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Author:Ferrero, Andrea 

Journal Article
How stimulatory are large-scale asset purchases?

The Federal Reserve?s large-scale purchases of long-term Treasury securities most likely provided a moderate boost to economic growth and inflation. Importantly, the effects appear to depend greatly on the Fed?s guidance that short-term interest rates would remain low for an extended period. Indeed, estimates from a macroeconomic model suggest that such interest rate forward guidance probably has greater effects than signals about the amount of assets purchased.
FRBSF Economic Letter

Working Paper
Can structural reforms help Europe?

Structural reforms that increase competition in product and labor markets are often indicated as the main policy option available for peripheral Europe to regain competitiveness and boost output. We show that, in a crisis that pushes the nominal interest rate to its lower bound, these reforms do not support economic activity in the short run, and may well be contractionary. Absent the appropriate monetary stimulus, reforms fuel expectations of prolonged deation, increase the real interest rate, and depress aggregate demand. Our findings carry important implications for the current debate on ...
International Finance Discussion Papers , Paper 1092

Report
Evaluating interest rate rules in an estimated DSGE model

The empirical DSGE (dynamic stochastic general equilibrium) literature pays surprisingly little attention to the behavior of the monetary authority. Alternative policy rule specifications abound, but their relative merit is rarely discussed. We contribute to filling this gap by comparing the fit of a large set of interest rate rules (fifty-five in total), which we estimate within a simple New Keynesian model. We find that specifications in which monetary policy responds to inflation and to deviations of output from its efficient level?the one that would prevail in the absence of ...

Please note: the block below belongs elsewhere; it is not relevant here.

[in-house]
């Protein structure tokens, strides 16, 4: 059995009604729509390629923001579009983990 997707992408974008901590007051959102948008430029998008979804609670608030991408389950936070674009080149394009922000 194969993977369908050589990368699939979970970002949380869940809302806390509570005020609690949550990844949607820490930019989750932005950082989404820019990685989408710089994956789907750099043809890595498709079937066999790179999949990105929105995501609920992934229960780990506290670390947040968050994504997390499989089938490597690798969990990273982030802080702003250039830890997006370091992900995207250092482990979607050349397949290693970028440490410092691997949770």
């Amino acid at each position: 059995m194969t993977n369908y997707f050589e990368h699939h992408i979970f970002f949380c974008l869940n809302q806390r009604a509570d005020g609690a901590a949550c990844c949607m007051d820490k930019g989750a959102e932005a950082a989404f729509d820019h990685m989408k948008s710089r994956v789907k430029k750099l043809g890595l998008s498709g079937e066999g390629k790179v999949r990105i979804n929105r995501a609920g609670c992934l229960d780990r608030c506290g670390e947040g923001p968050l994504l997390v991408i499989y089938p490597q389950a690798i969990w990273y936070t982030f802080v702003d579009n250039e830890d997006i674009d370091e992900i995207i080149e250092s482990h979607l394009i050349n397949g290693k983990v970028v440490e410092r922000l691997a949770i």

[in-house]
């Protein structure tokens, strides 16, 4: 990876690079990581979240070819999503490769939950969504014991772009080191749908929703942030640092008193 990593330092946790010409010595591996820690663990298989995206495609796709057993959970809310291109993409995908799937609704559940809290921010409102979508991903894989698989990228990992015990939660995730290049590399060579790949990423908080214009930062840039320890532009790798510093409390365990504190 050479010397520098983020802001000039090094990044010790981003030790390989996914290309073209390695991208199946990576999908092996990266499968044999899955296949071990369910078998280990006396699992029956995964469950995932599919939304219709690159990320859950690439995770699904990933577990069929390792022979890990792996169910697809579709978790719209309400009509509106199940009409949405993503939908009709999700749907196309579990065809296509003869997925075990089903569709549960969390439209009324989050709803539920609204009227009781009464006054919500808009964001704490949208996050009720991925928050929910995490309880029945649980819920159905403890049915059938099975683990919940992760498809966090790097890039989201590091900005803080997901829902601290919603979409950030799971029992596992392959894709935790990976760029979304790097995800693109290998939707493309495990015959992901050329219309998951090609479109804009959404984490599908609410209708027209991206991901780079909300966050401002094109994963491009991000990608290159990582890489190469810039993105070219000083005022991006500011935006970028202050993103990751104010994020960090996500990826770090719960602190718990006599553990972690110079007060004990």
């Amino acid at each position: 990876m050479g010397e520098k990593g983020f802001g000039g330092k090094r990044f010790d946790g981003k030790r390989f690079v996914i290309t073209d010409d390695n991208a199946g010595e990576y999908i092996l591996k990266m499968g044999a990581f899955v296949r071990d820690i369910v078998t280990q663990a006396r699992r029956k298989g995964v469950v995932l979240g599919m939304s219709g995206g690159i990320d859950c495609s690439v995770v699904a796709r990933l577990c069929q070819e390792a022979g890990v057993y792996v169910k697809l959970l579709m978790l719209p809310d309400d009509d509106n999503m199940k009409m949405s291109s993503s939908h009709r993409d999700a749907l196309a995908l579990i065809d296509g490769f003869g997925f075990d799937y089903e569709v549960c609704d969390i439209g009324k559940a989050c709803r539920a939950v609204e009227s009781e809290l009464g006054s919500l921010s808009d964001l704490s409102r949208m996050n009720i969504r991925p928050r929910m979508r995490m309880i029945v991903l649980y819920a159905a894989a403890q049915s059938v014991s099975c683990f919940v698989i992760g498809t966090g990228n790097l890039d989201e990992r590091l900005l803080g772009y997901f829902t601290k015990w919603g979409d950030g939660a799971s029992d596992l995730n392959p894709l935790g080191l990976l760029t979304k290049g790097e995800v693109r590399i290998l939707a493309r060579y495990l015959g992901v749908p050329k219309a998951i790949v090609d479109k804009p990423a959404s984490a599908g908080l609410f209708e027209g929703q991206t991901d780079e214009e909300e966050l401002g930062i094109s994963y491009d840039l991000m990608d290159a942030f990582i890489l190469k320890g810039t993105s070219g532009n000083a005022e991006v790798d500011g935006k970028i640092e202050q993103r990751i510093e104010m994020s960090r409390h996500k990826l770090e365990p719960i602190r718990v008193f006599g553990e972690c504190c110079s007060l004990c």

Staff Reports , Paper 510

Journal Article
Demographic Transition and Low U.S. Interest Rates

Interest rates have been trending down for more than two decades. One possible explanation is the dramatic worldwide demographic transition, with people living longer and population growth rates declining. This demographic transition in the United States?particularly the steady increase in life expectancy?put significant downward pressure on interest rates between 1990 and 2016. Because demographic movements tend to be long-lasting, their ongoing effects could keep interest rates near the lower bound longer. This has the potential to limit the scope for central banks to respond to future ...
FRBSF Economic Letter

Working Paper
Current account dynamics and monetary policy

We explore the implications of current account adjustment for monetary policy within a simple two country SGE model. Our framework nests Obstfeld and Rogoff's (2005) static model of exchange rate responsiveness to current account reversals. It extends this approach by endogenizing the dynamic adjustment path and by incorporating production and nominal price rigidities in order to study the role of monetary policy. We consider two different adjustment scenarios. The first is a "slow burn" where the adjustment of the current account deficit of the home country is smooth and slow. The second ...
Working Paper Series , Paper 2008-26

Report
The long-run determinants of U.S. external imbalances